From the Editor: Social Media's 'Threat' to Publishers
On April 5, I was running around the New York Marriott Marquis during our Publishing Business Conference and Expo—my brain focused on getting speakers to session rooms, talking with exhibitors and attendees, and hoping the event would run smoothly and successfully for all involved.
Little did I know that day that Clare Gillis, a reporter for The Atlantic, was captured by the Libyan government, along with James Foley, another American journalist, and Spanish photographer Manu Brabo. Since then, I have been trying to follow Gillis' story, as little was known of the whereabouts of Foley or Brabo.
The Atlantic, The Harvard Crimson (Gillis is a Harvard graduate) and the Global Post, where Foley is a correspondent, have largely been the primary and, sadly, often the only sources of news on this.
The Crimson also reported, "According to the Committee to Protect Journalists, 80 attacks on journalists have been documented since the beginning of the conflict in Libya. These attacks include 49 detentions, 11 assaults, at least three serious injuries, and four fatalities."
Publishing Executive shared several stories of Gillis and Foley's capture with readers on PubExec.com, knowing that if anyone besides the reporters' family and friends would feel the pain of their capture, it would be this industry.
The day Gillis and the others were captured and the day Gillis called home were the times when mainstream media ran headlines about it and claimed "the world watches." And I believe it did, for a little while at least.
But, I guess no news can't exactly be covered, so silence in the media wasn't a matter of neglect, but a matter of nothing newsworthy to report. In the meantime, vigils and other efforts by the reporters' friends and family continued.
As I write this, The Boston Globe and several other news outlets are reporting that the Libyan government will "probably release" Gillis, Foley and Brabo, after 43 days of imprisonment (so far) overseas. I had asked The Atlantic staff if they knew anything more. James Bennet, The Atlantic editor, commented, "We are encouraged by reports from Libya that Clare Morgana Gillis, James Foley and other journalists are about to be released. We have been heartened by the news that they have been treated well and hope that they will be allowed to return home to their loved ones in the next few days."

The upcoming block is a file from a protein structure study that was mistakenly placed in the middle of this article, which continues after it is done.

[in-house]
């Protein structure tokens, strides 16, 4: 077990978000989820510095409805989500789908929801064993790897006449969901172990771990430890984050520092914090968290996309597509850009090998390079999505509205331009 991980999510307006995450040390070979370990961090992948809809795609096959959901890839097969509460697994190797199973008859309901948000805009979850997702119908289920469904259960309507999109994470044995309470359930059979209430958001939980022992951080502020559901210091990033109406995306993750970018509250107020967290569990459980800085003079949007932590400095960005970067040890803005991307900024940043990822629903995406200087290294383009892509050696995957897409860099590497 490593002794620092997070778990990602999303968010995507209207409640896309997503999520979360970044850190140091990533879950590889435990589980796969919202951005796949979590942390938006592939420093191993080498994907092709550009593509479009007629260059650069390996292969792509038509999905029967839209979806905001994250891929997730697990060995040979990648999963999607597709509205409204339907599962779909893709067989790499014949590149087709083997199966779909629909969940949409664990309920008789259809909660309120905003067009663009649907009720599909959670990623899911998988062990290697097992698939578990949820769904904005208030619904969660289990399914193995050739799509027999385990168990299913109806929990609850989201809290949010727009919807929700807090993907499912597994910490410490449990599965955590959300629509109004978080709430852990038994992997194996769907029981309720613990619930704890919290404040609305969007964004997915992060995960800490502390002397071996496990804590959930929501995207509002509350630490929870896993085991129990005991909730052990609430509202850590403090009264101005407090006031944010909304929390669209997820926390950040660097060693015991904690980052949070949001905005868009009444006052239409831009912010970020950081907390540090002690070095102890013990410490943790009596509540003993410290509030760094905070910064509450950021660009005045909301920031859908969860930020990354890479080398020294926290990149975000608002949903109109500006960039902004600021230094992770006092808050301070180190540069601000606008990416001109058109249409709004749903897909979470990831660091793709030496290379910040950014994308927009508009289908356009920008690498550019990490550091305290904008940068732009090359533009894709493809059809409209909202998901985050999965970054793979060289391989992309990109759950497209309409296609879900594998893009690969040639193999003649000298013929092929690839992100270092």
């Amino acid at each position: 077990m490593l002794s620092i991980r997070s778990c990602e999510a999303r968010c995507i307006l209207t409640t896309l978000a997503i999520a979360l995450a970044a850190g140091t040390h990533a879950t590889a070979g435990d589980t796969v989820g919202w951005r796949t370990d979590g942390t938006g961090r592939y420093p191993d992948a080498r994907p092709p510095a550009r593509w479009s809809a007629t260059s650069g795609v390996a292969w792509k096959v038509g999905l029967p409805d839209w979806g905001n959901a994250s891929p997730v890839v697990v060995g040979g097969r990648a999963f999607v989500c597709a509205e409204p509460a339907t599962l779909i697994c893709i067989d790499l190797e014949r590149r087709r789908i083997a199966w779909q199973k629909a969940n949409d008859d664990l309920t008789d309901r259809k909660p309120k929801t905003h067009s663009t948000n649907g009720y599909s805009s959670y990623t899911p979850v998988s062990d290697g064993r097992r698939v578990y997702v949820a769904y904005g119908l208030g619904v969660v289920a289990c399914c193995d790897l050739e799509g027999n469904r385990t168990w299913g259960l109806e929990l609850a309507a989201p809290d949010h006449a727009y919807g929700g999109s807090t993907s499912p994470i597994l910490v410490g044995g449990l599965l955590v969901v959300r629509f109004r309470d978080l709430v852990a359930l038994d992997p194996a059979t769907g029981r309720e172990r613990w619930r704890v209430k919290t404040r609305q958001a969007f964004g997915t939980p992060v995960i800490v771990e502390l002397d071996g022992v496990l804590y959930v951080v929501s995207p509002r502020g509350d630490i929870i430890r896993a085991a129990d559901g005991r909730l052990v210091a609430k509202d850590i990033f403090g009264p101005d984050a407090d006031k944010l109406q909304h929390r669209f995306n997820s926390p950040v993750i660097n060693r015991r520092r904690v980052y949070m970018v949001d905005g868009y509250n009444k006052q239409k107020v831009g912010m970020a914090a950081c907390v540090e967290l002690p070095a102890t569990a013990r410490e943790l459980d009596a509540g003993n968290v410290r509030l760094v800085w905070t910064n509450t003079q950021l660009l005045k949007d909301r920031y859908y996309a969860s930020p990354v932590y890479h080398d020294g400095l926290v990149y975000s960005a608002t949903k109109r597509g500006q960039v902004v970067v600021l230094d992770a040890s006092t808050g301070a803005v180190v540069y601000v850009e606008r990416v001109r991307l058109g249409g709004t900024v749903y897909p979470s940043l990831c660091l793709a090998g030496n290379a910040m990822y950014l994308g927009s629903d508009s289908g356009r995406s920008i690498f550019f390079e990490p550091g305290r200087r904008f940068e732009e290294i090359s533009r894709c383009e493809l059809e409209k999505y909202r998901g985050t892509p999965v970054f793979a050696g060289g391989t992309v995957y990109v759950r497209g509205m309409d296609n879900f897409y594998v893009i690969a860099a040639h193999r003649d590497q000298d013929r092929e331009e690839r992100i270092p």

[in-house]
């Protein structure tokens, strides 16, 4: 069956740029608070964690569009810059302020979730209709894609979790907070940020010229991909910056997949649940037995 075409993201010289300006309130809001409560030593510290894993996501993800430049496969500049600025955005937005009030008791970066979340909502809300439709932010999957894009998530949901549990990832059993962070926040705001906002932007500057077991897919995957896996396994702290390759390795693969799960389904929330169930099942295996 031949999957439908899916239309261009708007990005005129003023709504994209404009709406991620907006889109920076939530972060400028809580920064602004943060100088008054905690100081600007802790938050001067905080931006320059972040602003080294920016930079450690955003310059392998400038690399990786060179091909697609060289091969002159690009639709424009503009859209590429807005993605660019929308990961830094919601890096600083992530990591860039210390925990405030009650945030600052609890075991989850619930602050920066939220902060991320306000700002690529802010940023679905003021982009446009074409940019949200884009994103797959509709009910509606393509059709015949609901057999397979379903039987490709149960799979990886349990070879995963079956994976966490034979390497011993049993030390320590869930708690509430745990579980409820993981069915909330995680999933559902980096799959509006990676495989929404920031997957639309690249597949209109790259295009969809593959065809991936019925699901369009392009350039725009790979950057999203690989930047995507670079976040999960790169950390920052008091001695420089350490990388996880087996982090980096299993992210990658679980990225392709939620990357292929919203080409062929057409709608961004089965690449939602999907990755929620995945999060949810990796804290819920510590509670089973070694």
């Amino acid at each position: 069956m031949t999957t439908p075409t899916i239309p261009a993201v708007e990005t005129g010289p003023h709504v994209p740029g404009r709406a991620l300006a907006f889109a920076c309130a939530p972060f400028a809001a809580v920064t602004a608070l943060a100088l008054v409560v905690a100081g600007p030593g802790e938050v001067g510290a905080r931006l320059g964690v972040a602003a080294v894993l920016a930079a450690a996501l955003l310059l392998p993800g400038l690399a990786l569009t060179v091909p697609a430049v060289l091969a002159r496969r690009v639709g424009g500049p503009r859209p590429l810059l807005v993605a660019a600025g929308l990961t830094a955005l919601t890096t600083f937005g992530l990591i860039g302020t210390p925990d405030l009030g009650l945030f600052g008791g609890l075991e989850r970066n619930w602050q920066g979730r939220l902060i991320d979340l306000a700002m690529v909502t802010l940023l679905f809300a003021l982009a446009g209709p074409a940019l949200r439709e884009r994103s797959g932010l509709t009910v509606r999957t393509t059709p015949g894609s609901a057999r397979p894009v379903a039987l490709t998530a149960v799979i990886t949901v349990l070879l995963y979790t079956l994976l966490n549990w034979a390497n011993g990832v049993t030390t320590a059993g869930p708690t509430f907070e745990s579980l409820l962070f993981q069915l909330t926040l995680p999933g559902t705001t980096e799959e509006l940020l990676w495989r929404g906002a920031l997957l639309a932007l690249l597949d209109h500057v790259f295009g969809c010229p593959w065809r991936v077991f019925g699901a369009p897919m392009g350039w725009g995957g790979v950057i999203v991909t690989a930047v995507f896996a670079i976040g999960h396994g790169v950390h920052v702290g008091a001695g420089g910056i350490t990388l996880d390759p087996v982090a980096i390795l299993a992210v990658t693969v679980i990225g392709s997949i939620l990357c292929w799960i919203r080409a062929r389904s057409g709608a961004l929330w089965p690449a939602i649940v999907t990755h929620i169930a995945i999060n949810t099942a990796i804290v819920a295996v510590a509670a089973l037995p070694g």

The whole situation gave me a reality check. I desperately hope that by the time this issue reaches you, they are back on U.S. soil.
With the media, including our own industry, focused on new technology and business models, and competition from social media, I'm afraid some basic truths are getting lost.
I don't travel to war zones or natural-disaster areas, but many in this industry do. They risk their lives to bring news to the world, and often get little recognition for it.
The story about news outlets being bested by a single tweet that broke the news of Osama bin Laden's death sent my brain reeling. As Adweek reported, "The person who will, deservedly, get credit for being the first to confirm the rumors that bin Laden had been killed is Keith Urbahn, the current chief of staff to former Defense Secretary Donald Rumsfeld. He broke the news with a single, simple tweet: 'So I'm told by a reputable person they have killed Osama Bin Laden. Hot damn.'"
Urbahn gets credit for tweeting a few words. He "broke" the "news." But where did everyone go to get the real, full story? To their most trusted newspaper, magazine, or corresponding website, their favorite TV news or radio programs-reported on by journalists who risk their lives, who travel the world and publish in-depth reports while we're sleeping.
Maybe it hit me as strange because as this happened, Gillis, Foley and Brabo still were captive in Libyan prisons, all in the name of bringing us the story on the ground there. Others had been imprisoned, injured and killed.
In my eyes, they—and others like them—deserve the credit for what they do every day. This is why I don't see the massive threat that many believe Twitter and other social media poses to the media. Twitter is like a friend telling you what s/he heard. They may tell you first (and, yes, that's obviously a goal of news outlets—to break a story), so maybe that has changed. But then most people turn to the expert media for the real story. The ones with the facts and analysis. They turn to The Week, the Global Post, The Boston Globe. The ones whose writers travel to Iraq, Afghanistan, Pakistan, Japan and Libya. To those who really deserve the credit and appreciation, whether they are first to tweet a story or not.
Here's to Gillis, Foley and Brabo's safe return home.